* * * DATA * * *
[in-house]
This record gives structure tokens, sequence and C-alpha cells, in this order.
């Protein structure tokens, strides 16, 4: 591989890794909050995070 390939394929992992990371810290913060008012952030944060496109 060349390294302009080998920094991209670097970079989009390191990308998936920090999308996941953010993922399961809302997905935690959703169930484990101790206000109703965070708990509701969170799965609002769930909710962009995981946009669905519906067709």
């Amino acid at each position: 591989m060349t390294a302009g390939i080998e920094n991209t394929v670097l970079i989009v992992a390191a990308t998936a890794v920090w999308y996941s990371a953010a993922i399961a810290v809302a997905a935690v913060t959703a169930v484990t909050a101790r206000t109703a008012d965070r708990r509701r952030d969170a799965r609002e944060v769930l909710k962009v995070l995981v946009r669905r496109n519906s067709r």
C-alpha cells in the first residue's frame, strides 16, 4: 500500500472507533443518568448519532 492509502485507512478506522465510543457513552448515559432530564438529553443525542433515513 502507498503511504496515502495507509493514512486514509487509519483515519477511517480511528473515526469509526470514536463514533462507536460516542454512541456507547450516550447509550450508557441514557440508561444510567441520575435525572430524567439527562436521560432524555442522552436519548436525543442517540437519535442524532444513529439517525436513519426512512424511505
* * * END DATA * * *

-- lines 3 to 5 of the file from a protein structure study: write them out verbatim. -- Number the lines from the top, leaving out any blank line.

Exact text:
């Protein structure tokens, strides 16, 4: 591989890794909050995070 390939394929992992990371810290913060008012952030944060496109 060349390294302009080998920094991209670097970079989009390191990308998936920090999308996941953010993922399961809302997905935690959703169930484990101790206000109703965070708990509701969170799965609002769930909710962009995981946009669905519906067709």
């Amino acid at each position: 591989m060349t390294a302009g390939i080998e920094n991209t394929v670097l970079i989009v992992a390191a990308t998936a890794v920090w999308y996941s990371a953010a993922i399961a810290v809302a997905a935690v913060t959703a169930v484990t909050a101790r206000t109703a008012d965070r708990r509701r952030d969170a799965r609002e944060v769930l909710k962009v995070l995981v946009r669905r496109n519906s067709r």
C-alpha cells in the first residue's frame, strides 16, 4: 500500500472507533443518568448519532 492509502485507512478506522465510543457513552448515559432530564438529553443525542433515513 502507498503511504496515502495507509493514512486514509487509519483515519477511517480511528473515526469509526470514536463514533462507536460516542454512541456507547450516550447509550450508557441514557440508561444510567441520575435525572430524567439527562436521560432524555442522552436519548436525543442517540437519535442524532444513529439517525436513519426512512424511505